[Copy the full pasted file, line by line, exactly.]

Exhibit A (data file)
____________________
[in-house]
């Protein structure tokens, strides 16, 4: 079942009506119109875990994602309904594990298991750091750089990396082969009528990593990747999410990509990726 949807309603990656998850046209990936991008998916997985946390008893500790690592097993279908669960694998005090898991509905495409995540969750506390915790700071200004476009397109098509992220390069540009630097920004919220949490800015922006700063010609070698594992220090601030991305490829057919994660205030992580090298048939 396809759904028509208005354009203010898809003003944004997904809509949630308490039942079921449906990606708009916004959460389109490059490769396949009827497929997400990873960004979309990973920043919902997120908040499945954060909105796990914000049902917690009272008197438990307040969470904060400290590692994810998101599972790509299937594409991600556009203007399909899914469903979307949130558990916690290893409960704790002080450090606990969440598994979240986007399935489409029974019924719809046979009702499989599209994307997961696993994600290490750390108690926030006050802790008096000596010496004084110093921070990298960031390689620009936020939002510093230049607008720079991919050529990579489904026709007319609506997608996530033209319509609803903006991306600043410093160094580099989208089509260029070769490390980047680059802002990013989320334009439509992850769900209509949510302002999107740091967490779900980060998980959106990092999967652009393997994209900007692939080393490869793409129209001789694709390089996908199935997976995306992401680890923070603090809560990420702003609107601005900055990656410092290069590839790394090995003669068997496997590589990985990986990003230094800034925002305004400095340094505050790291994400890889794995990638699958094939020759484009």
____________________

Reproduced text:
[in-house]
């Protein structure tokens, strides 16, 4: 079942009506119109875990994602309904594990298991750091750089990396082969009528990593990747999410990509990726 949807309603990656998850046209990936991008998916997985946390008893500790690592097993279908669960694998005090898991509905495409995540969750506390915790700071200004476009397109098509992220390069540009630097920004919220949490800015922006700063010609070698594992220090601030991305490829057919994660205030992580090298048939 396809759904028509208005354009203010898809003003944004997904809509949630308490039942079921449906990606708009916004959460389109490059490769396949009827497929997400990873960004979309990973920043919902997120908040499945954060909105796990914000049902917690009272008197438990307040969470904060400290590692994810998101599972790509299937594409991600556009203007399909899914469903979307949130558990916690290893409960704790002080450090606990969440598994979240986007399935489409029974019924719809046979009702499989599209994307997961696993994600290490750390108690926030006050802790008096000596010496004084110093921070990298960031390689620009936020939002510093230049607008720079991919050529990579489904026709007319609506997608996530033209319509609803903006991306600043410093160094580099989208089509260029070769490390980047680059802002990013989320334009439509992850769900209509949510302002999107740091967490779900980060998980959106990092999967652009393997994209900007692939080393490869793409129209001789694709390089996908199935997976995306992401680890923070603090809560990420702003609107601005900055990656410092290069590839790394090995003669068997496997590589990985990986990003230094800034925002305004400095340094505050790291994400890889794995990638699958094939020759484009």